Who to Ask for Letters of Recommendation

Who should you ask for letters of recommendation (LORs) for applying to law school?

I recommend choosing three professors, teaching assistants (TAs), supervisors, or mentors who know you well, know your work, and still like you.

For more details and examples, watch the video posted above. Go ahead. I’ll wait.

Finished?

Good. Now, let’s go over some more details about LORs.

Most schools require two LORs but I recommend getting three.

Why?

First, it is possible one of your recommenders may not follow through. It sucks, but it happens.

Second, you may need that third LOR for some law schools. Many schools require two LORs, but some require three. In general, I recommend sending in what they require, not what they will accept. So, if they require two, but will accept four, just send two.

Third, for law schools that only want two LORs (and many do), and then later place you on the wait list, you might be able to send your third LOR as further evidence that you are a great candidate.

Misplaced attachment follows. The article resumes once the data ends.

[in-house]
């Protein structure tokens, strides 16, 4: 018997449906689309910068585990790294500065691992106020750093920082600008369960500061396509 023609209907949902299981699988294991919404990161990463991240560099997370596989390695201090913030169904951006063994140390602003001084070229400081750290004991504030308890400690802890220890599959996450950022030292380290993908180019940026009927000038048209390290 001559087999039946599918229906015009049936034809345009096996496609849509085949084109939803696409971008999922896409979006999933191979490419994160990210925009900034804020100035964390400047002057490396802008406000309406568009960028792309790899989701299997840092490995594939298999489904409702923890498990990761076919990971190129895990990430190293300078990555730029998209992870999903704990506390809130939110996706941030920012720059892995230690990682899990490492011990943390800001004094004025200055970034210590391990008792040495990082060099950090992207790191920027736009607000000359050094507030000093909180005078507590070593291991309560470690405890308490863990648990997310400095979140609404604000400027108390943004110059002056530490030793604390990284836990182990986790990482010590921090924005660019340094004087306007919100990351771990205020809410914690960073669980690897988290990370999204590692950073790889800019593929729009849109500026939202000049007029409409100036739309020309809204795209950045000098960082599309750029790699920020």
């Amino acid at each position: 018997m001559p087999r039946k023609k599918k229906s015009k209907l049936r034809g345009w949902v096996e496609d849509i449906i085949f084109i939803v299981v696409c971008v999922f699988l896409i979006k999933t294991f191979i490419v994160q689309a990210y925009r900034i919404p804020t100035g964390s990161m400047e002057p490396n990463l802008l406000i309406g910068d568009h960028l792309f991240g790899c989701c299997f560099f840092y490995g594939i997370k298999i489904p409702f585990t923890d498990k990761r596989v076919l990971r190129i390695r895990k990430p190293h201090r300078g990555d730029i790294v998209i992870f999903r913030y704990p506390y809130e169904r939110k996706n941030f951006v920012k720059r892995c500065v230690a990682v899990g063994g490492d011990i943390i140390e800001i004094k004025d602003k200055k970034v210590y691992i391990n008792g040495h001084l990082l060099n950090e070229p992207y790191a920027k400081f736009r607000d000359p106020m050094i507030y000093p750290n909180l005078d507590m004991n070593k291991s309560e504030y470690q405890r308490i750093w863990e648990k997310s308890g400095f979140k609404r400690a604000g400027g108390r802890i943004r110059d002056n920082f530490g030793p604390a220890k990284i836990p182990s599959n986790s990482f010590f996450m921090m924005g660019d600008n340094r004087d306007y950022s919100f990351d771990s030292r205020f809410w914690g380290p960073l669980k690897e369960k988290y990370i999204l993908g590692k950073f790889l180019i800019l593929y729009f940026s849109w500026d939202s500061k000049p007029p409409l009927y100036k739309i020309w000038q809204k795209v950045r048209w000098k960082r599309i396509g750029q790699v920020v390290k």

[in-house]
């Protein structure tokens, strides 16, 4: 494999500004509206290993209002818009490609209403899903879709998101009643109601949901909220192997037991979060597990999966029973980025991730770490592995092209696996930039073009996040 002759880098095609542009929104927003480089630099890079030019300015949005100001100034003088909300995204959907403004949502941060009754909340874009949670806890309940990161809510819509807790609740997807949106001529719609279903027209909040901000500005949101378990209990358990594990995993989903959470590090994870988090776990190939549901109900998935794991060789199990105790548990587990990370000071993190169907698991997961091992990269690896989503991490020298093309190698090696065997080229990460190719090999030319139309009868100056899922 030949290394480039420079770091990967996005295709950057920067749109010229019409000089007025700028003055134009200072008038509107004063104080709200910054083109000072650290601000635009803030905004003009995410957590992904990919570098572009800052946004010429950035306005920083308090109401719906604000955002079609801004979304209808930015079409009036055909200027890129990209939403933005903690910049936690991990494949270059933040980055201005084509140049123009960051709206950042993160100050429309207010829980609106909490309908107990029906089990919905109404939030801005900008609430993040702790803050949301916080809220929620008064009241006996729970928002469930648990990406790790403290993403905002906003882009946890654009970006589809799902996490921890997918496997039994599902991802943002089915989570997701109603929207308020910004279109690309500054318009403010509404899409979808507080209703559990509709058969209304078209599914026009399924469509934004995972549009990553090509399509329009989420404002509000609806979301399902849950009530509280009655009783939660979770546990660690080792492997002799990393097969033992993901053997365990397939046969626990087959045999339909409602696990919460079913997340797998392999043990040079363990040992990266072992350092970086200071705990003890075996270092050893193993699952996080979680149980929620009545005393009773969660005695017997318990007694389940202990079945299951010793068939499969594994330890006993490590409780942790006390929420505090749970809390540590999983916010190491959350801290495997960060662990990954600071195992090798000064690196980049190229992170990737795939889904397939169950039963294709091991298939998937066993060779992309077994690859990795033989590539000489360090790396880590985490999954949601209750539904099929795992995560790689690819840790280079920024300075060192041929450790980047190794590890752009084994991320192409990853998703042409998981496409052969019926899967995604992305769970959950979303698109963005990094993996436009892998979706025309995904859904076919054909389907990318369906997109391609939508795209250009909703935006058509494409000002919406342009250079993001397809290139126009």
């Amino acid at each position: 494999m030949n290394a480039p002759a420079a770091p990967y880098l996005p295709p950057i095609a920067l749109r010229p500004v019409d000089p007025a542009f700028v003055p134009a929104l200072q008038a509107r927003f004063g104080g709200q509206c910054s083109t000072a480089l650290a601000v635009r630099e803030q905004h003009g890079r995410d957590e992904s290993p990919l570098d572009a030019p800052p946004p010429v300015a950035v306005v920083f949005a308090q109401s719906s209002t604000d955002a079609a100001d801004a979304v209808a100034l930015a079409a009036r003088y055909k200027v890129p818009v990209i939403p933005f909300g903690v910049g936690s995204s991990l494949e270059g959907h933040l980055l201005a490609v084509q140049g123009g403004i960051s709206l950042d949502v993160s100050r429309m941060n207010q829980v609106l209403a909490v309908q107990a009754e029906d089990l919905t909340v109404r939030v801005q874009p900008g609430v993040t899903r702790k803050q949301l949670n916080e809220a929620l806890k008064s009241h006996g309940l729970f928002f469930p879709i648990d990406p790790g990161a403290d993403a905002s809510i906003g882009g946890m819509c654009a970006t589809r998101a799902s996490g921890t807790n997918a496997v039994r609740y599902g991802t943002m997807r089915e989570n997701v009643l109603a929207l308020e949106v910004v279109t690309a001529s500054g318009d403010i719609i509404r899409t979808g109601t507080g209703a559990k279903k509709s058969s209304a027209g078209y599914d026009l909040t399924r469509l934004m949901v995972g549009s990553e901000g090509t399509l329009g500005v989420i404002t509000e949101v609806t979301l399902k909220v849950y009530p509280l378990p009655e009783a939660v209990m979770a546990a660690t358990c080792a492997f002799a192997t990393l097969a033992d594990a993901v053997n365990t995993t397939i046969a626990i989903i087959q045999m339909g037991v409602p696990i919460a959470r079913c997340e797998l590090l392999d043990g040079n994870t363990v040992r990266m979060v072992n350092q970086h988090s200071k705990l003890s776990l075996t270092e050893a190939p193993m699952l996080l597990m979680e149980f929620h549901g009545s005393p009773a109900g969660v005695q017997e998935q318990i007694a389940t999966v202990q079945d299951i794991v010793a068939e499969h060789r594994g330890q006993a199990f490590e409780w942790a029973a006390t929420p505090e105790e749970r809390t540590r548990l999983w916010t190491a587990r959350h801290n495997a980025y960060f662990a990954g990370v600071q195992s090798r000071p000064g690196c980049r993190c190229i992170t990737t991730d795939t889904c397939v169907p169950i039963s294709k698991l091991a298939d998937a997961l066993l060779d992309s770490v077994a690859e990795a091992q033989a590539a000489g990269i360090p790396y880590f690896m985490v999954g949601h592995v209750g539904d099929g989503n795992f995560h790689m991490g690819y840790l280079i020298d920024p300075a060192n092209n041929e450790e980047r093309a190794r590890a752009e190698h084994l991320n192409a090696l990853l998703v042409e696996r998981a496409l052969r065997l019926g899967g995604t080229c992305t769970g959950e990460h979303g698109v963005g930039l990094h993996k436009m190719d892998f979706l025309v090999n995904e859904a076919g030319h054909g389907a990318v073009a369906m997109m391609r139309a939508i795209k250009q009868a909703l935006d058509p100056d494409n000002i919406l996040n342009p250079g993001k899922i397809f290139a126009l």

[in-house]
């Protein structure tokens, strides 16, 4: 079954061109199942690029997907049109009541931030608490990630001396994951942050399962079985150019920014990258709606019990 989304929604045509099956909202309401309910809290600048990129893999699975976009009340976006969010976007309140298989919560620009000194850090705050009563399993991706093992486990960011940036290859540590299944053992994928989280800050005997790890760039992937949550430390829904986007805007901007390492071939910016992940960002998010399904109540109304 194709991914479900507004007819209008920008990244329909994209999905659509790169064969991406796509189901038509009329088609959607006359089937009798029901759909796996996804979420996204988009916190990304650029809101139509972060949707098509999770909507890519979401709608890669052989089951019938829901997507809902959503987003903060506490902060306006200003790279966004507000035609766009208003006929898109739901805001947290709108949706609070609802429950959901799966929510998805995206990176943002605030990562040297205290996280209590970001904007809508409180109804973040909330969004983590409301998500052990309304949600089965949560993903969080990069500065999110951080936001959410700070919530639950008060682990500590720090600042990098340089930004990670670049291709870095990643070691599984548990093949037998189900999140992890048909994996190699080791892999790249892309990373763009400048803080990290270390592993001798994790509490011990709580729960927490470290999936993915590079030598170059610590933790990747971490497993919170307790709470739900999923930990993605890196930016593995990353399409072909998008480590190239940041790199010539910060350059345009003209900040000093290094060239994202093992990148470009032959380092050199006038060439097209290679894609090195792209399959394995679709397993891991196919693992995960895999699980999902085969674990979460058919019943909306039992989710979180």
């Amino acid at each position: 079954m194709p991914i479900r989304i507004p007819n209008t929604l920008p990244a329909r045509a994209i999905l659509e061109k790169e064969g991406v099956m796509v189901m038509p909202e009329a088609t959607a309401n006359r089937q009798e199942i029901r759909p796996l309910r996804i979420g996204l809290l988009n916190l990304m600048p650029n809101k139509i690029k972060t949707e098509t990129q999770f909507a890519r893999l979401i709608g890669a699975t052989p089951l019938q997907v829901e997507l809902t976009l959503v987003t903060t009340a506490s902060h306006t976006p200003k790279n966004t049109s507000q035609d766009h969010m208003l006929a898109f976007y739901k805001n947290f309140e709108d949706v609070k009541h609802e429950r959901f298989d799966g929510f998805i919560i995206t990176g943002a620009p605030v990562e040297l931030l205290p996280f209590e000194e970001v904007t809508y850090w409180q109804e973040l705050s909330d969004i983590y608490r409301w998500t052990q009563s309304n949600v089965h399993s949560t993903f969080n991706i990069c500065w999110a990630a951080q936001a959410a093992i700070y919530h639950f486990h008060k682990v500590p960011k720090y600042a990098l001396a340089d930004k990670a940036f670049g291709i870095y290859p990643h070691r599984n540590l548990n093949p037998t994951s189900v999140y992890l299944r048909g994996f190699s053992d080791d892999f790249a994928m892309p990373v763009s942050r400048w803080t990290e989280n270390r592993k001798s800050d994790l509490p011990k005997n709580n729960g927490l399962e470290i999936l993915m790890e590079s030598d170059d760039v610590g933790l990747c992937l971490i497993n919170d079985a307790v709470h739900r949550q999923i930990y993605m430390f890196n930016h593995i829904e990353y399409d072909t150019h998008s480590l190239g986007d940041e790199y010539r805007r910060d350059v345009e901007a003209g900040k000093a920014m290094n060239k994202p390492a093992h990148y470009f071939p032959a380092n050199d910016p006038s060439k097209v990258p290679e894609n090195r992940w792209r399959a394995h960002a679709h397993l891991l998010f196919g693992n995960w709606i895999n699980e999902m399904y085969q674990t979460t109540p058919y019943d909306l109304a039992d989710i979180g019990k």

Back to who you should ask for LORs.

If you are a current student, focus on securing all your LORs from professors and/or TAs.

If you graduated college two or more years ago, and are no longer in touch with your professors, ask for LORs from your supervisors and/or professional mentors.

In my next post, I’ll go over when to ask for LORs and how to ask for LORs. Stay tuned. Even better, scroll to the very bottom of this post and subscribe. You’ll get my next post delivered right to your inbox.

Have questions or comments about LORs? I’m here to help. Post your thoughts below and I’ll respond.